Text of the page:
David Belt, the chief executive of New Lab. CreditVincent Tullo for The New York Times

“What we do requires a ton of equipment, and that’s what got us in the door,” said Sean Petterson, the company’s 26-year-old co-founder and chief executive.
A handful of corporate partners, including General Electric, Intel, JetBlue, Hewlett Packard Enterprise and Autodesk, have signed up to work with the New Lab start-ups in various ways.
The cities of Copenhagen and Barcelona, Spain, also plan joint innovation programs with the Brooklyn hardware center. And New Lab says it is setting up a fund, New Lab Ventures, to invest in its companies, with a goal of raising $50 million.
Beth Comstock, vice chairwoman of G.E., who is in charge of new business development, has visited New Lab several times. Ms. Comstock even did a video interview with Andrew Shearer, chief executive of Farmshelf, a New Lab start-up that is using sensors and software to develop hardware units for locally grown food.
“We need to be constantly learning, connecting with new companies coming up, and seeing new business models earlier,” Ms. Comstock said.


Matthew Putman, the chief executive of Nanotronics Imaging, which uses artificial intelligence and robotics to analyze and detect flaws in high-tech manufacturing. CreditVincent Tullo for The New York Times

New Lab itself began as a test-and-learn start-up. In 2013, it created a “beta” space nearby in the Brooklyn Navy Yard in a building with 8,000 square feet. “It wasn’t obvious that companies would want to come here,” said David Belt, chief executive of New Lab.
But come they did. New Lab has fielded more than 400 applications to select its 80 companies. An idea and enthusiasm are not enough to make the grade. Companies, Mr. Belt explained, must have a product and usually a seed round of funding.
Mr. Belt and his partner at New Lab, Scott Cohen, also recruited companies they thought could contribute a lot to their hardware community and mentor younger outfits.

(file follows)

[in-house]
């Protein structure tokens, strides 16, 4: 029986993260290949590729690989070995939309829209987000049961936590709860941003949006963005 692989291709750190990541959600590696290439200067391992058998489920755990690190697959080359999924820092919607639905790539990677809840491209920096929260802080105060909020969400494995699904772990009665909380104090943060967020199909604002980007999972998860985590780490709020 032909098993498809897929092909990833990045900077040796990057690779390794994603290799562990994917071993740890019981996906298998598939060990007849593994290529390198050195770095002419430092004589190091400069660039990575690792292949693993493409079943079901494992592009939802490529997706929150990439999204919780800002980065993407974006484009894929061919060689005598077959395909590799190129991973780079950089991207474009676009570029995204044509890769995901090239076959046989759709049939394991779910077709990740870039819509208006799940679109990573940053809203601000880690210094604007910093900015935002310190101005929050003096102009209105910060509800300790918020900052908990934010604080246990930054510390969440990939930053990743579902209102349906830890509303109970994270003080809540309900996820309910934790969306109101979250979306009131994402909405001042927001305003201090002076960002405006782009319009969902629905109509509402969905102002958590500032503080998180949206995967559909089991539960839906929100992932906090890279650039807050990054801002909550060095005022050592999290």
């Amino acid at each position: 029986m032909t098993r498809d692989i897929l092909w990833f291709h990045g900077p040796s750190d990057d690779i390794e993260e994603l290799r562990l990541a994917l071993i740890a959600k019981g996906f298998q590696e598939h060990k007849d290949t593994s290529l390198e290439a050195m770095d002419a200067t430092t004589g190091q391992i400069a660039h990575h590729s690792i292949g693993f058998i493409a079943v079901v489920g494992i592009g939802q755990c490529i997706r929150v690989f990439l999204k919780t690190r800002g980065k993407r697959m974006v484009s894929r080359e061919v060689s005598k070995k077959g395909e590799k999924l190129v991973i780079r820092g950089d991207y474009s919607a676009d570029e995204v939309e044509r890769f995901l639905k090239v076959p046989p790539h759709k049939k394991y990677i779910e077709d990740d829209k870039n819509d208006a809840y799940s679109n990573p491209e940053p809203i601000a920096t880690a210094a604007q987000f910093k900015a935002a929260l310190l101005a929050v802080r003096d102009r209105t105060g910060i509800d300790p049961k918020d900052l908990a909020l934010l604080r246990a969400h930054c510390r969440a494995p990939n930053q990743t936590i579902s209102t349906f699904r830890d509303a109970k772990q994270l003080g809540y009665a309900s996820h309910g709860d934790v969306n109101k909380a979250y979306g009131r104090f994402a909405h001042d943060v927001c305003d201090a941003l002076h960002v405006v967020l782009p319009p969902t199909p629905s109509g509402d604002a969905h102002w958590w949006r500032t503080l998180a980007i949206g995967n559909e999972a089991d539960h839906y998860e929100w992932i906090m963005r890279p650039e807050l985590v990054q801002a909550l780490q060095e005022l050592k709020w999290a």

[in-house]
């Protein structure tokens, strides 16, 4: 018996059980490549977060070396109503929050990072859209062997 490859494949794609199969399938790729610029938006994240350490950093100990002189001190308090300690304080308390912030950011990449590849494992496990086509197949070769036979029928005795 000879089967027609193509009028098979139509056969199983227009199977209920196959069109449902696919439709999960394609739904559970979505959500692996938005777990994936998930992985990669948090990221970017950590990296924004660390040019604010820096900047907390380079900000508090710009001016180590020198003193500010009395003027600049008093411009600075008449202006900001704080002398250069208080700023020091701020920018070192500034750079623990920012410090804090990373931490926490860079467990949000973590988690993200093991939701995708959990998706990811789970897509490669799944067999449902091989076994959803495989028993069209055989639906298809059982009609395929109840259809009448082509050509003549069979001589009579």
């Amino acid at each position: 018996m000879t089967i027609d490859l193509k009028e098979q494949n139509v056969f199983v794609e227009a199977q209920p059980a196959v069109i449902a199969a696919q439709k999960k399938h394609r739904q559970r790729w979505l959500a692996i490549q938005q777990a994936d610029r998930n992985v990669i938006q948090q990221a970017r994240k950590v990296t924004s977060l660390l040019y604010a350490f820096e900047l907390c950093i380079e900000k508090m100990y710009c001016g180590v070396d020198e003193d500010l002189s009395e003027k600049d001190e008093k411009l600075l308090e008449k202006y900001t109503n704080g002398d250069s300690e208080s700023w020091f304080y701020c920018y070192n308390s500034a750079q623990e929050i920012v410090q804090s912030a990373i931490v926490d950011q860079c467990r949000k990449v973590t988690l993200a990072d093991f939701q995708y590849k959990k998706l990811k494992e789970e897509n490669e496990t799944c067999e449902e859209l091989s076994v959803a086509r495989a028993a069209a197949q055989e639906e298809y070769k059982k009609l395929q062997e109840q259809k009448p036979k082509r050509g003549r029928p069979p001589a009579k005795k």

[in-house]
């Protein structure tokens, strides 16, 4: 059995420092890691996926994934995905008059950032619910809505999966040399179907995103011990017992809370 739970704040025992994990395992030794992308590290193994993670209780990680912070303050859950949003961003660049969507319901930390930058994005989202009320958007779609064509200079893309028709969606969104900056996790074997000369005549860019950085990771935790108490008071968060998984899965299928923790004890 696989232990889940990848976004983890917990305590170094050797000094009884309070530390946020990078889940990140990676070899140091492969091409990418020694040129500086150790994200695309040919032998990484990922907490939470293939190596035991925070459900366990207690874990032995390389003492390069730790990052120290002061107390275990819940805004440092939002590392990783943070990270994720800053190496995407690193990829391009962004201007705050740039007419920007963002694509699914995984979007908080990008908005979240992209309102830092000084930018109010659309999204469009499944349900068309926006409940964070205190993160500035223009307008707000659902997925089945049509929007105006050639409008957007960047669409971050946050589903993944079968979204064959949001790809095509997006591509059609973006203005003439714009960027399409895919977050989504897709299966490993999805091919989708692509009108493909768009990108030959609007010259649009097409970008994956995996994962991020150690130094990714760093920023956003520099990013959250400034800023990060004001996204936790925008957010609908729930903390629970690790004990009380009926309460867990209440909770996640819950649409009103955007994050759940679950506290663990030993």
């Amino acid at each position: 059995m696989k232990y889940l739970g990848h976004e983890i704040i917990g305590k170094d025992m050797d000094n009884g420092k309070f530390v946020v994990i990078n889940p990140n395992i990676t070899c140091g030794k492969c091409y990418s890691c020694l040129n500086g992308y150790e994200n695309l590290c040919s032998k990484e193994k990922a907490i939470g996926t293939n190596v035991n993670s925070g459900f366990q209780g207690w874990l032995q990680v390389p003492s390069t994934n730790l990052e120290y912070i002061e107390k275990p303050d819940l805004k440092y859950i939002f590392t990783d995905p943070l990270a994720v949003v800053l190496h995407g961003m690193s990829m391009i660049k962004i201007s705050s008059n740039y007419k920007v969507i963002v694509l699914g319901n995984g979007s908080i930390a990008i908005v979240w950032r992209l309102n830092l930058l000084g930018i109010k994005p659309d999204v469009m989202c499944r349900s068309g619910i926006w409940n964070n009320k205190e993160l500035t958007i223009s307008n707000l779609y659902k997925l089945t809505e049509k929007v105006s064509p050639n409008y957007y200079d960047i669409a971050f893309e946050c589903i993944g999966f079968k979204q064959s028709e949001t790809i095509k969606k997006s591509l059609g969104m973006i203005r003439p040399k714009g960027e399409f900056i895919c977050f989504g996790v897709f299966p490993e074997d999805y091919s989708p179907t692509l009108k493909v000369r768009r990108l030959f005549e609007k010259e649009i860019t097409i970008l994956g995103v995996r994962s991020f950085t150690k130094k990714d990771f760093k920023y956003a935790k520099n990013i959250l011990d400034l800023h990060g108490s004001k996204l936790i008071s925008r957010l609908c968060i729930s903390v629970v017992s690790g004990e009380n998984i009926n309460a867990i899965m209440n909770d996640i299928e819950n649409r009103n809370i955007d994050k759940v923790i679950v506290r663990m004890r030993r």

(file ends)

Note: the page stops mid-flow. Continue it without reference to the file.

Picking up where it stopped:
Nanotronics Imaging was one of them. The company, founded in 2010, grew out of the research of Matthew Putman, then a scientist at Columbia University. Its automated microscopes employ artificial intelligence and robotics to analyze and detect flaws in high-tech manufacturing for semiconductor, aerospace and other industries.
Nanotronics has raised more money than any other New Lab company, $41 million, and its investors include Peter Thiel’s Founders Fund and Gordon Moore, a co-founder of Intel. Nanotronics started in Ohio, and it still has an office there, but its headquarters are now in Brooklyn, where it does its design work and employs 20 of its 60 employees. It operates a factory in Hollister, Calif.
In addition to the 3-D printers and other prototyping equipment at New Lab, Justin Stanwix, chief revenue officer at Nanotronics, said a vital asset of the Brooklyn work space was the connections and idea-swapping to improve manufacturing, tap investors and manage intellectual property.
“That really helps mitigate the risks for these start-up companies,” Mr. Stanwix said.



Lee Relvas’s sculpture reflected in the window glass at Callicoon Fine Arts.CreditMichael Nagle for The New York Times
In any given week, the art galleries of New York — and there are hundreds — are brimful of exhibitions showcasing works old and new, conventional and avant-garde, by the established and by the just discovered. This seems especially true right now, with the international art crowd set to jet into town for Frieze New York next weekend. Current shows feature repurposed pornography, depictions of the surveillance state, glass marijuana pipes, scrap metal, interpretations of a range of African-American experiences, prints from the land of Björk and a homage to the Duchamp urinal. There is magic, a little humor and no small amount of protest art.
How do you navigate it all? Five art critics for The Times have fanned out across the city, each focusing on one constellation of galleries and reviewing their favorites. Interested in only painting? We have those shows. Looking for sound installations? We have those too. Art reflecting the fraught politics of our time? Of course. Pick the flavor of art that suits you:

If You’re Feeling Politically Minded


Works by Rainer Ganahl at Kai Matsumiya. CreditMichael Nagle for The New York Times

KAI MATSUMIYA A tradition of political art on the Lower East Side lives on in the work of the Austrian-born New York Conceptualist Rainer Ganahl, who has been responding to current events with antic, deadpan wit for almost 30 years. The work in this packed show, “Legacy: Bush, Obama, Trump,” covers, in its references, roughly half of that time. In a series of ballpoint-pen drawings, he illustrates the phenomenon of combat as made-for-TV spectacle, introduced by George W. Bush, and of drone warfare that was business-as-usual during the Obama administration. More recently, he has made drawings of words that have been Donald J. Trump’s weapon of choice, like “fake news,” in a 1930s German-designed script. The good news, which is also bad news, is that Mr. Ganahl is unlikely ever to run out of fresh material for his art. The show, which has included public readings of Hannah Arendt’s “The Origins of Totalitarianism,” will close on May 3 with the release of a related book. HOLLAND COTTER